The Chan-Zuckerberg Initiative and For-Profit Charity

The Chan-Zuckerberg Initiative and For-Profit Charity

LLC structure brings advantages and raises questions

Yesterday, in a letter to his newborn daughter published on Facebook, company founder Mark Zuckerberg dropped a charitable bombshell in announcing that he and his wife, Priscilla Chan, would donate 99 percent of their fortunecurrently about $45 billionto charity during their lives.

This announcement could be a game-changer in the world of high-net-worth (HNW) philanthropy, but probably not in the way you think. True, we’ve seen an increase in the level of giving from HNW individuals in the past several years, spearheaded by Bill and Melinda Gates’ (with a hefty assist from Warren Buffet) famous Giving Pledge, under which 138 billionaires from 16 countries (including Zuckerberg and Chan) have informally agreed to donate at least half of their fortunes to charity. Zuckerberg and Chan’s new pledge certainly represents an escalation of this ideal, as they become some of the first billionaires on the list to begin putting their money to work on such a scale. However, the decision that may make real waves is that they aren’t pledging their funds to an outside charitable foundation, they’re giving them to themselves.

The beneficiary of Zuckerberg and Chan’s largesse will be the Chan Zuckerberg Initiative, an organization whose Seinfeldian mission statement describes its purpose to "advance human potential and promote equality for all children in the next generation."

So what’s the big deal? Wealthy people create and fund charitable foundations all the time. But the Chan Zuckerberg initiative isn’t a 501(c)(3) charitable organization. It’s a Limited Liability Company (LLC).

By using an LLC structure, the Chan Zuckerberg Initiative forfeits some of the tax benefits afforded to more traditional non-profit organizations (though an LLC still receives favorable pass-through tax treatment in comparison to, say, a corporation and, through deductions from presumably copious amounts of giving, can still offset a great deal of any potential tax burden), but in return it gains a great deal of freedom. An LLC can seek to initiate change through a number of channels from which more traditional non-profits are barred, such as lobbying for legislation and engaging in public policy debate. However, the big one here is an LLC’s ability to engage in for-profit activities, such as impact investing, as well as to take part in initiatives that are closely related to a company’s core business, a prohibited activity for non-profit foundations. There’s also nothing stopping an LLC from making run-of-the-mill philanthropic grants. (There are also several other potential for-profit charitable structures, such as L3Cs and benefit corporations, whose benefits and drawbacks are beyond the scope of this piece.)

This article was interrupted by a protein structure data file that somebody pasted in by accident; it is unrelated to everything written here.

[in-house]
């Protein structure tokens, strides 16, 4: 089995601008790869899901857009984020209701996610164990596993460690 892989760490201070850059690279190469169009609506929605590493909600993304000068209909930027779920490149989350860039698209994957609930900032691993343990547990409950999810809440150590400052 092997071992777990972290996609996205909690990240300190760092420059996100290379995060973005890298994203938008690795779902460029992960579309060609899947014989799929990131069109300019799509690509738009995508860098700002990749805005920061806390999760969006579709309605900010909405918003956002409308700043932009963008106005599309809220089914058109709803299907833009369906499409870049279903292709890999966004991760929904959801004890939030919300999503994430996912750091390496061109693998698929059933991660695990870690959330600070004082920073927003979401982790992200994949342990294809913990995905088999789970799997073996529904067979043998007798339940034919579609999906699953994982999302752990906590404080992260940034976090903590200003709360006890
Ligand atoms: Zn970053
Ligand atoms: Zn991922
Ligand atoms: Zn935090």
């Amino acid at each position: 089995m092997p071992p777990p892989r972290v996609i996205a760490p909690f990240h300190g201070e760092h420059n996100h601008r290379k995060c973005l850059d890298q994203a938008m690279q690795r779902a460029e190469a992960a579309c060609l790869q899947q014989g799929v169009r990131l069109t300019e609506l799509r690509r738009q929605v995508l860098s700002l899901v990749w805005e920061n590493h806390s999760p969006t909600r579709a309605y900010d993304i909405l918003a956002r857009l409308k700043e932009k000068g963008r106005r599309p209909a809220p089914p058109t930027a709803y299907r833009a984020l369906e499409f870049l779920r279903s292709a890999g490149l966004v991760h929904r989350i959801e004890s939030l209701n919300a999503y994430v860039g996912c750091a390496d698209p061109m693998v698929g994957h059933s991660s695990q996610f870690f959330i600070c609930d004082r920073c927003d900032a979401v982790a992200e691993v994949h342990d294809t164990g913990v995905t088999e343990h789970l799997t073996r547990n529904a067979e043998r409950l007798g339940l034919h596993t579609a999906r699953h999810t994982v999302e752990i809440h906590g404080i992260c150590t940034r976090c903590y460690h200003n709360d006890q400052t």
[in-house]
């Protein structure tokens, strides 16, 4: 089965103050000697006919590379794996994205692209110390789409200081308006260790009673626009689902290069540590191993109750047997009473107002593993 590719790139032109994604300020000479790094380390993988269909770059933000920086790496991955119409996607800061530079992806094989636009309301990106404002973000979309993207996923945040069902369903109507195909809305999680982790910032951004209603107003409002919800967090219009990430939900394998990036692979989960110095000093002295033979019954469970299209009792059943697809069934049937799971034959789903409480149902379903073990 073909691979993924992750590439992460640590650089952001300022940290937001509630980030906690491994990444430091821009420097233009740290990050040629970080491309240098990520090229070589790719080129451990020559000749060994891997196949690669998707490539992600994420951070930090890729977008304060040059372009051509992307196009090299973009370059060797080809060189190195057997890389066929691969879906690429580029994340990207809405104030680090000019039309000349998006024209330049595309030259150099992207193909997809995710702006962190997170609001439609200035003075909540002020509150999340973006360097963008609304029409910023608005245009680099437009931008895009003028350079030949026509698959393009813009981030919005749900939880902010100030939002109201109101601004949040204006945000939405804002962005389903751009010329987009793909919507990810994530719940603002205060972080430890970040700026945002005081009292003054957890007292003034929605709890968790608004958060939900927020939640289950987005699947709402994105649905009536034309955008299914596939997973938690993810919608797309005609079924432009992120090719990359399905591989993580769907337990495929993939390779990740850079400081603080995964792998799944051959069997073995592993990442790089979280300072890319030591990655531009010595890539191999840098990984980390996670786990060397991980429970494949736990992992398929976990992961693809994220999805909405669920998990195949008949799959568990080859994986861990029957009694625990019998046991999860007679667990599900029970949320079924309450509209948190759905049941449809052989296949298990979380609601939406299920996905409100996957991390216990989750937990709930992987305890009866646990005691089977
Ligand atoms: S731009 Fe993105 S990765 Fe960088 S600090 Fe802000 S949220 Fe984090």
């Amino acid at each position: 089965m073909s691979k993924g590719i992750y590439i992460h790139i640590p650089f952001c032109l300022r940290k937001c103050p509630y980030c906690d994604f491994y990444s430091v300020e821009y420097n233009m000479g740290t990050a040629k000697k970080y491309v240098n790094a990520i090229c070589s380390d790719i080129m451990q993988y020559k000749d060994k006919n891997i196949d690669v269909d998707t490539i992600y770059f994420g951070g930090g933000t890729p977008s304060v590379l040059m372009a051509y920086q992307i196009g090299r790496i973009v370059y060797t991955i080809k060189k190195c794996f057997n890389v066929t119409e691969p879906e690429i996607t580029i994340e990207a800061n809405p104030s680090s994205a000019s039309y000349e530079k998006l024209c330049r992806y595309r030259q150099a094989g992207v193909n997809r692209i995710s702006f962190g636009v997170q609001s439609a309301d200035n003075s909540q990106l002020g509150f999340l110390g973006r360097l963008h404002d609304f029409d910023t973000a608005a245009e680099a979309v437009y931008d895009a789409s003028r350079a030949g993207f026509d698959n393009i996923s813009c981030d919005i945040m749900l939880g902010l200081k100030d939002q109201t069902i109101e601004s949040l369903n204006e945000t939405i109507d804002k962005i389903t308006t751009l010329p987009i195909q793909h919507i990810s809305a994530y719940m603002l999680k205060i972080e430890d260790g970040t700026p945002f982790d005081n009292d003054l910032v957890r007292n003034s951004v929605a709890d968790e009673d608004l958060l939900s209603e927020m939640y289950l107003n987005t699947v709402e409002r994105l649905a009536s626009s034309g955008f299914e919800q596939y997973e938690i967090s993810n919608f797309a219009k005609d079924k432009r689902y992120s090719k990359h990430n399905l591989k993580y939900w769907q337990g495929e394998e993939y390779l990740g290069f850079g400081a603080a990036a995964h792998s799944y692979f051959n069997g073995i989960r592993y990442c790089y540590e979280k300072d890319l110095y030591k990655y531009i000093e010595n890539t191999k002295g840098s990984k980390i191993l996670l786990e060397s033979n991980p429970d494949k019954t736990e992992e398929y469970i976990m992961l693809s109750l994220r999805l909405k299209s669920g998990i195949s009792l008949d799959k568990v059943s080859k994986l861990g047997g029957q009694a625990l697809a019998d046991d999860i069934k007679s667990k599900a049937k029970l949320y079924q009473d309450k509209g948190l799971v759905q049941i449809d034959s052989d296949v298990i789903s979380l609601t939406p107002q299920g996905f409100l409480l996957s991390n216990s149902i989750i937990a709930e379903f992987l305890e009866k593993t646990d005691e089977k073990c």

That being said, it should be noted that the same freedom of action that makes an LLC attractive as a for-profit charitable vehicle is also what makes some wary about embracing it (beyond the tax questions). Namely, it’s not a great visual. Though reasons for giving vary wildly—and, frankly, if someone is giving billions of dollars to charity, who beyond jerks on the internet (hi there!) really cares what their motivation is—public perception is still important. People, for better or worse, usually want to be recognized for the good deeds they do. It’s one of the reasons why naming rights keep coming up as part of charitable donations.

So, in that regard, setting up a “charity” as a for-profit (already dirty words to many) organization that isn’t really required to actually give to charity or help anyone creates questions. That such doubts still creep in at the margins even when talking about the Chan Zuckerberg Initiative—Zuckerberg and Chan have already donated over $1 billion to various causes, so their philanthropic bona fides are pretty airtight—further reinforces the point. When you extend the concept to an organization like Google, who took similar action in 2005 by creating Google.org, a division of the company and not a 501(c)(3) charity, to handle the bulk of it’s philanthropic initiatives, the questions become more pressing.

As more and more HNW individuals look to ramp up their charitable giving, for-profit charitable structures may become an increasingly important player because of the relative freedom to act that they offer. However, no vehicle is perfect, and for many, much of the luster of philanthropy is in positive public perception, an area in which such vehicles may fall short.

Hide comments

Comments

  • Allowed HTML tags: <em> <strong> <blockquote> <br> <p>

Plain text

  • No HTML tags allowed.
  • Web page addresses and e-mail addresses turn into links automatically.
  • Lines and paragraphs break automatically.
Publish